if (!(typeof a == "bigint" && typeof b == "bigint")) return {
      stack: [...tempStack],
      counter: counter+1,
      continueExecution: false,
      error: "Stack underflow"

    const newStack = tempStack.concat(BigInt.asUintN(256, a + b))
    return {
      stack: newStack,
      counter: counter+1,
      continueExecution: true,
      error: null

A bit verbose, but each instruction has the same interface consuming InstructionInput and returning InstructionOutput.

type InstructionInput = {
  stack: readonly bigint[],
  memory: Uint8Array,
  gas: number,
  bytecode: Uint8Array,
  counter: number

type InstructionOutput = {
  stack: bigint[],
  counter: number,
  continueExecution: boolean
  error: string | null,
  memory?: Uint8Array,
  additionalGas?: number,

Theoretical Gaps

There are two kinds of programmers (mostly):

  1. The guy who learnt programming in college using Java or C, has strong fundamentals and can explain explain how a computer works in 5 different levels of difficulty.
  2. The guy who learnt programming online using Javascript or Python, learns stuff as they go and cannot explain how a computer works.

I fall into camp number two. Like many of us, I learnt programming to hack NASA. Anyway, because I learnt stuff “as I went along”, I skipped a lot of the fundamentals. I never learnt much about binary, bits, core data-types and such. This left a huge knowledge gap which was a bit disorienting when I was trying to figure out the difference between DIV and SDIV.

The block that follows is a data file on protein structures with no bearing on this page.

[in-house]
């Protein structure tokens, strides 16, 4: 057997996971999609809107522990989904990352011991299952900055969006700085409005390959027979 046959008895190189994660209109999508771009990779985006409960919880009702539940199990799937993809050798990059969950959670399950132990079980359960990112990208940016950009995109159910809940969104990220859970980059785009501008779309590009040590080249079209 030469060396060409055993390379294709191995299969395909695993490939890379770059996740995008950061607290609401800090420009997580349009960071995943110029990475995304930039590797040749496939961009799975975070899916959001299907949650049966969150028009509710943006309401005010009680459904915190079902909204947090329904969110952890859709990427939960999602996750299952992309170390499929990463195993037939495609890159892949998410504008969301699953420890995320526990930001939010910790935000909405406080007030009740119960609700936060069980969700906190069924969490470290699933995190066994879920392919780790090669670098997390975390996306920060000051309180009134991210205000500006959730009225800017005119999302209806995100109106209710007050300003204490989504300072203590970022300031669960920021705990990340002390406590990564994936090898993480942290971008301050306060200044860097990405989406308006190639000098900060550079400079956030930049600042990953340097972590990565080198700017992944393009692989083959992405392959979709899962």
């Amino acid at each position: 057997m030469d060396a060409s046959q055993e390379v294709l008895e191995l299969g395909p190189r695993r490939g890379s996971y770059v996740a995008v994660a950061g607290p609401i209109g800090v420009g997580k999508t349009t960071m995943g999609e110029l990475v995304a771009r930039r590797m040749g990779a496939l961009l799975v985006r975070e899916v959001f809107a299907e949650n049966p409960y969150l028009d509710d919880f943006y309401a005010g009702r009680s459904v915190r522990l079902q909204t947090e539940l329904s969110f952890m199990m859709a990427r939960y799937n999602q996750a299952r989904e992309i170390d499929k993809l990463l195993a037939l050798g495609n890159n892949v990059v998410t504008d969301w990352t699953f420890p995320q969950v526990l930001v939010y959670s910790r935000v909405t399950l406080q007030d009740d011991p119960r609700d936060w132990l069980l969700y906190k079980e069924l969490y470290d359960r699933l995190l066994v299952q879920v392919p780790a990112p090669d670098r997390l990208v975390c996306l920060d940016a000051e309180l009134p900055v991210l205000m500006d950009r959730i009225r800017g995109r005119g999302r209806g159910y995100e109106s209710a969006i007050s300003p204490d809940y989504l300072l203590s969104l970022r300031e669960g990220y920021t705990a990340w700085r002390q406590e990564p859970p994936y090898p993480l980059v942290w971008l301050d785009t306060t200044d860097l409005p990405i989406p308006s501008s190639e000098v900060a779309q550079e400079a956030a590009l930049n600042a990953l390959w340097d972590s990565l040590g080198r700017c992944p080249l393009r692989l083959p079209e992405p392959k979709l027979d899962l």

Luckily, I managed to learn some of these concepts “as I went along” and will be willfully ignorant of the electrons dancing in my computer until I have to simulate quantum computers in Javascript.

W1nt3r’s tests

Though evmfromscratch isn’t out yet, w1nt3r has a repo with a lot of tests for validating evm implementations. The tests have been really useful.

Program Counter and Strings

The program counter keeps track of where we are in the bytecode and which command to execute next.

The arrow represents the program counter.

The arrow represents the program counter

Initially the bytecode parser iterated over a string. This was pretty easy as a rough draft of the implementation as it’s just good ol’ string. But because each byte is represented by two characters in hex, the program counter had to be incremented by two, instead of one, and needed other arithmetic gymnastics when dealing with the PUSH family. While implementing JUMP, I finally switched over to Uint8Array to represent the bytecode. Here each array element is of 8 bits (1 byte) and represents 1 opcode (or 1 byte of arguments). So now the program counter has to be incremented by one and doesn’t need any arithmetic gymnastics.

Once I learned about Uint8Array it made sense to use it in a lot of places. I use it for memory too now.


I’ve implemented all the stack manipulation, arithmetic, comparison, memory, control-flow opcodes. Mostly now I need to handle the context/environment related opcodes, stuff like ADDRESS, GAS and storage. I have no idea how I’m gonna do it, but it’ll be fun.

This is project has been fantastic. I can’t imagine any other project that has taught me so many different things while building it and I’m excited to continue working on this.

How to pour water, without making a mess.

Have a comment or response? Email me.